Considerations After Rotator Cuff RepairJuly 20, 2014 by admin
Special thanks to star physical therapist Leah Versteegen for providing this write up on a recent article from The Journal of Bone and Joint Surgery.
Shoulder rotator cuff repair aims to suture torn rotator cuff tendons and provide them with the optimal environment to heal and minimize chance of retear. Overall retear rates have decreased over the years, but are still a major concern. Better suture techniques have been thoroughly investigated but there is less attention paid to the rehabilitation protocol. Currently the gold standard for rehabilitation after surgery is to wear an abduction brace and begin physical therapy for passive range of motion within the first few weeks.
As surgical techniques have evolved from open surgery to arthroscopic surgery, there are questions as to whether this rehabilitation protocol is ideal. Animal studies have shown that longer periods of immobilization are beneficial to healing after rotator cuff repair.
A recent study published in The Journal of Bone and Joint Surgery investigated the effectiveness of immobilization after surgery in human subjects. The goal was to determine if longer periods of immobilization resulted in any clinical differences in outcomes, including shoulder range of motion, retear rates and clinical outcome scores. One hundred participants who met specific criteria and underwent arthroscopic repair of the rotator cuff were randomly sorted into two groups. One group was immobilized after surgery for 4 weeks, the other was immobilized for 8 weeks. After the allotted time of immobilization each participant underwent rehabilitation with a physical therapist that included passive range of motion then progressed to active range of motion and strengthening.
At the follow up conducted at 6 months and 24 months after surgery, there were no statistical differences between the groups with retear rates, passive range of motion or clinical scores. There were more reports of stiffness by participants who were immobilized for 8 weeks compared to those immobilized for 4 weeks. Patients were also less likely to adhere to the immobilization guidelines for a full 8 weeks compared to those immobilized for 4 weeks.
With no benefit in healing or diminished retear rate gained by immobilization for 8 weeks, it is deemed most beneficial to promote immobilization for 4 weeks after rotator cuff repair. The retear rate in this study was 10%, compared to previously reported rates of 20%-40% in studies that involved early passive range of motion before 4 weeks Thus a 4 week immobilization period may give the rotator cuff ample time to heal without increased stiffness and decrease retear rates.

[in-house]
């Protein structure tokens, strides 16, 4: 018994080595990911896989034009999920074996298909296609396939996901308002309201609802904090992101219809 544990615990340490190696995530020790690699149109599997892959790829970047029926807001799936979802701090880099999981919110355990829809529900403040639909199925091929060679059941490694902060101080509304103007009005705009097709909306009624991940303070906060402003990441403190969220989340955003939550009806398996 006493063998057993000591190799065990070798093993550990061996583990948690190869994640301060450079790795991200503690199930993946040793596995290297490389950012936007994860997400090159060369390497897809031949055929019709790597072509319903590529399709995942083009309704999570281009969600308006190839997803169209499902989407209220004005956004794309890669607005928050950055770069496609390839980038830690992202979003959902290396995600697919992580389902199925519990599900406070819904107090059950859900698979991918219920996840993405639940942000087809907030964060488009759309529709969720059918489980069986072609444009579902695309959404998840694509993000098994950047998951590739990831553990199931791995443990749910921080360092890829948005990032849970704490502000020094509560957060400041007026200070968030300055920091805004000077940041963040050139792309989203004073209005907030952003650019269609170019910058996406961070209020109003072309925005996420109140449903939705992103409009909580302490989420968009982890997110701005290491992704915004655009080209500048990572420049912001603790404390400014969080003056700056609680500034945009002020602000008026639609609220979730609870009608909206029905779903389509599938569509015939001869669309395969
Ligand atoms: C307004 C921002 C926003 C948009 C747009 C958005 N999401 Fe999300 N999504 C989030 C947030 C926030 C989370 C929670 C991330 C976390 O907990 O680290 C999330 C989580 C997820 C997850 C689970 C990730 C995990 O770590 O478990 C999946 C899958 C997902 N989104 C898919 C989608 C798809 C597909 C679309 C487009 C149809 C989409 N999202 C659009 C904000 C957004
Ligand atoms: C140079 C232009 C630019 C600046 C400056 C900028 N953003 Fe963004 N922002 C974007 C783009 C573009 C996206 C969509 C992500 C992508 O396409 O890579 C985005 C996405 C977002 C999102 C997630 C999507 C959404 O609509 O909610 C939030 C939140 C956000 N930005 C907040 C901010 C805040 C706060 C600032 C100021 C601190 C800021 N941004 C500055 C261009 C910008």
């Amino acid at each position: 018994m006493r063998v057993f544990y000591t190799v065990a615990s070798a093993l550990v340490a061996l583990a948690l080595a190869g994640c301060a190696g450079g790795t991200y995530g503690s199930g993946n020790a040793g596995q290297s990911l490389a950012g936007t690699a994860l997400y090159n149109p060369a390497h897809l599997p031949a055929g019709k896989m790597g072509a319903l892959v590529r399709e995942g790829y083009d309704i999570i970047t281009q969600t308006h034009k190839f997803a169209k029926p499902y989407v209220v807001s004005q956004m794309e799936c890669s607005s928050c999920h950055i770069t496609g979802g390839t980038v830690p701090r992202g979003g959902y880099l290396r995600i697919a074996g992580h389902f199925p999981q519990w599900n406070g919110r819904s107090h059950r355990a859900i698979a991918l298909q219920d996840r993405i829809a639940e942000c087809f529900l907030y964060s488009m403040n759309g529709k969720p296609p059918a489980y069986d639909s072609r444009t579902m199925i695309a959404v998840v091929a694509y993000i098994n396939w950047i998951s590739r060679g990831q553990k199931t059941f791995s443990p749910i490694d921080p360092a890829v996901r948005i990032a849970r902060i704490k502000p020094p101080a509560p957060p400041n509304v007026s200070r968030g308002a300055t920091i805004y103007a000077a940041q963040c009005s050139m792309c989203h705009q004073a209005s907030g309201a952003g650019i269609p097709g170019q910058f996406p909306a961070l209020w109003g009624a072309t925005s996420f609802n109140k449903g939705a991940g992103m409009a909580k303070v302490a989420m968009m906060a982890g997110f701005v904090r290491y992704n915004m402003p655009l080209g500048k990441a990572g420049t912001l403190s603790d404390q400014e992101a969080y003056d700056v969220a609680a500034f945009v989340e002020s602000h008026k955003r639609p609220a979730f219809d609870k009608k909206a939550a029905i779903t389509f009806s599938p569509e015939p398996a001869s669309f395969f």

Kyoung Hwan Koh, MD et al. Effect of Immobilization without Passive Exercise After Rotator Cuff Repair. In The Journal of Bone and Joint Surgery. March 2014. Vol. 96A. No. 6. PpE44 1-9.
Brent Dodge is the founding owner of Alpine Physical Therapy and is a board certified orthopedic specialist. He holds additional certifications in Functional Dry Needling, Manual Physical Therapy, and Strength and Conditioning.
All Alpine Physical Therapy Alpine Soccer Team Alpine Softball Alzheimer's Disease American Cancer Society Ana Soulia Angela Listug Vap Angela Listug-Vap Ankle Sprains Antara Quinones Aquatics Audrey Elias Back Pain Balance Biking Boston Marathon Brace Hayden Brent Dodge Cancer CDC Certified Chiropractic Climbing Concussion CoreAlign Core Studio Crossfit Dance Medicine Dennis McCrea Diabetes Diane Cummins Diva Day Dr. Liz Walker Eating Emily Jones Ergonomics Events Excercises Fall Prevention Fall Prevention Awareness Day Fishing Fitness Fit To Fight Foot Pain Functional Dry Needling Gary Gales Golf Good Food Store Headaches Health Her Health Hiking Hip Pain Jamie Terry Jeannette Kittredge Jessica Kehoe Jonathan Hoffman's Foundation Training Josie Sweeney Kayla Johnson Kerri Houck Knee Pain Kristi Moore Leah Versteegen Lindsy Campbell Linsey Olson Low Back Pain LYMPHEDEMA Mary Mischke Matt Schweitzer MISA Missoula Marathon Missoula's Choice Moms Montana Geriatric Society Morgan York Singer Morgan York-Singer MT Alpha Cycling National Cancer Institute National Falls Awareness Neck Pain Oncology Rehab Program Pain Pamela Pack Peak Health & Wellness Center Peak Triathlon Pelvic Pain Physical Therapy Physical Therapy (Journal) Pilates Primal Practice Relay For Life Resources Roger Sperry Ron Clijsen Ron Veilleux Runner's Edge Running Samantha Glaes Sam Schmidt Sarah McMillan Shoulder Pain Sitting Skiing Skye Folsom Soccer Spine Magazine Spine Rehab Sports STEADI (Stopping Elderly Accidents Tai Chi Tamarack Brewing Company Tara Mund The Runner's Clinic Tips Travis Dye Ultrasound Imaging University Of Montana Urinary Incontinence Walking Wellness Wellness Program Westside Dance Physical Therapy Who Is Perfect? Women's Health
Connect with us
Get to know us better. Our social media platforms are a great way to learn about our staff, upcoming events, newest technology, patient stories, and more.
who we are
Leading innovation in health and wellness for our community, delivering compassionate care, and inspiring through education.
Know what’s new. Plus, get a free consultation!
Copyright © 2017 Alpine Physical Therapy • All Rights Reserved
Site by Aesir Consulting
Site by Aesir Consulting